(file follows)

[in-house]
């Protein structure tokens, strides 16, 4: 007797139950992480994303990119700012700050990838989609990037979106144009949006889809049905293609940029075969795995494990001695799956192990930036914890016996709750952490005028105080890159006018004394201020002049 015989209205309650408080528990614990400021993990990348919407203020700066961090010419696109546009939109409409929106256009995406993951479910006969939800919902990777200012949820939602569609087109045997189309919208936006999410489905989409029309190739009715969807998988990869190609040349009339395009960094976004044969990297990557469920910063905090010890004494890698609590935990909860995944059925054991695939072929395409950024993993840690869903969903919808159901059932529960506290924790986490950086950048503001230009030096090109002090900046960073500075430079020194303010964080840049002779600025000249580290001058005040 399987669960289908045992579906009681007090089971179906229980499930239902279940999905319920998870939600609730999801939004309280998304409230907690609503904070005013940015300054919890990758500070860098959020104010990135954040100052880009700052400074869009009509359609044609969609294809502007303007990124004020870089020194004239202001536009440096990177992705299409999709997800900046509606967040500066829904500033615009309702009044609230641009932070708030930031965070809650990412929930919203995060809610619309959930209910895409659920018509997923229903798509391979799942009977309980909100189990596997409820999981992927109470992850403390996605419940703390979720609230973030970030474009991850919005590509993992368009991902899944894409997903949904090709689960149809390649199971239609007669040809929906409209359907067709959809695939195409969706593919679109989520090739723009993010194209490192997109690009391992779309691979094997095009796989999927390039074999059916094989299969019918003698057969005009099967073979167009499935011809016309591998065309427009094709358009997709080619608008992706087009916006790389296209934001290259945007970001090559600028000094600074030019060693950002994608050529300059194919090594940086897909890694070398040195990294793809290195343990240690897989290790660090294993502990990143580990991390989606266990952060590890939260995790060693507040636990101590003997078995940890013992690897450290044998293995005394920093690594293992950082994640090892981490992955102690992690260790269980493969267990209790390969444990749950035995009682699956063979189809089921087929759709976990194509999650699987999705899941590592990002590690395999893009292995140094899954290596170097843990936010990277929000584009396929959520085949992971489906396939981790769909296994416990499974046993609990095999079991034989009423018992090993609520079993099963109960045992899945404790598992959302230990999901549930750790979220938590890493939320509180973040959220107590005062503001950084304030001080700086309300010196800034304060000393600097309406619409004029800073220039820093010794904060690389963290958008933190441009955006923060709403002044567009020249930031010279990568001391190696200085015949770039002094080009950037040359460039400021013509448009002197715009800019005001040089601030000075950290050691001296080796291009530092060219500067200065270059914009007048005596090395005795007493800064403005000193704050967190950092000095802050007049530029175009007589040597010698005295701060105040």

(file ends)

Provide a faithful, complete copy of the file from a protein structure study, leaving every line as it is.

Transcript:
[in-house]
């Protein structure tokens, strides 16, 4: 007797139950992480994303990119700012700050990838989609990037979106144009949006889809049905293609940029075969795995494990001695799956192990930036914890016996709750952490005028105080890159006018004394201020002049 015989209205309650408080528990614990400021993990990348919407203020700066961090010419696109546009939109409409929106256009995406993951479910006969939800919902990777200012949820939602569609087109045997189309919208936006999410489905989409029309190739009715969807998988990869190609040349009339395009960094976004044969990297990557469920910063905090010890004494890698609590935990909860995944059925054991695939072929395409950024993993840690869903969903919808159901059932529960506290924790986490950086950048503001230009030096090109002090900046960073500075430079020194303010964080840049002779600025000249580290001058005040 399987669960289908045992579906009681007090089971179906229980499930239902279940999905319920998870939600609730999801939004309280998304409230907690609503904070005013940015300054919890990758500070860098959020104010990135954040100052880009700052400074869009009509359609044609969609294809502007303007990124004020870089020194004239202001536009440096990177992705299409999709997800900046509606967040500066829904500033615009309702009044609230641009932070708030930031965070809650990412929930919203995060809610619309959930209910895409659920018509997923229903798509391979799942009977309980909100189990596997409820999981992927109470992850403390996605419940703390979720609230973030970030474009991850919005590509993992368009991902899944894409997903949904090709689960149809390649199971239609007669040809929906409209359907067709959809695939195409969706593919679109989520090739723009993010194209490192997109690009391992779309691979094997095009796989999927390039074999059916094989299969019918003698057969005009099967073979167009499935011809016309591998065309427009094709358009997709080619608008992706087009916006790389296209934001290259945007970001090559600028000094600074030019060693950002994608050529300059194919090594940086897909890694070398040195990294793809290195343990240690897989290790660090294993502990990143580990991390989606266990952060590890939260995790060693507040636990101590003997078995940890013992690897450290044998293995005394920093690594293992950082994640090892981490992955102690992690260790269980493969267990209790390969444990749950035995009682699956063979189809089921087929759709976990194509999650699987999705899941590592990002590690395999893009292995140094899954290596170097843990936010990277929000584009396929959520085949992971489906396939981790769909296994416990499974046993609990095999079991034989009423018992090993609520079993099963109960045992899945404790598992959302230990999901549930750790979220938590890493939320509180973040959220107590005062503001950084304030001080700086309300010196800034304060000393600097309406619409004029800073220039820093010794904060690389963290958008933190441009955006923060709403002044567009020249930031010279990568001391190696200085015949770039002094080009950037040359460039400021013509448009002197715009800019005001040089601030000075950290050691001296080796291009530092060219500067200065270059914009007048005596090395005795007493800064403005000193704050967190950092000095802050007049530029175009007589040597010698005295701060105040």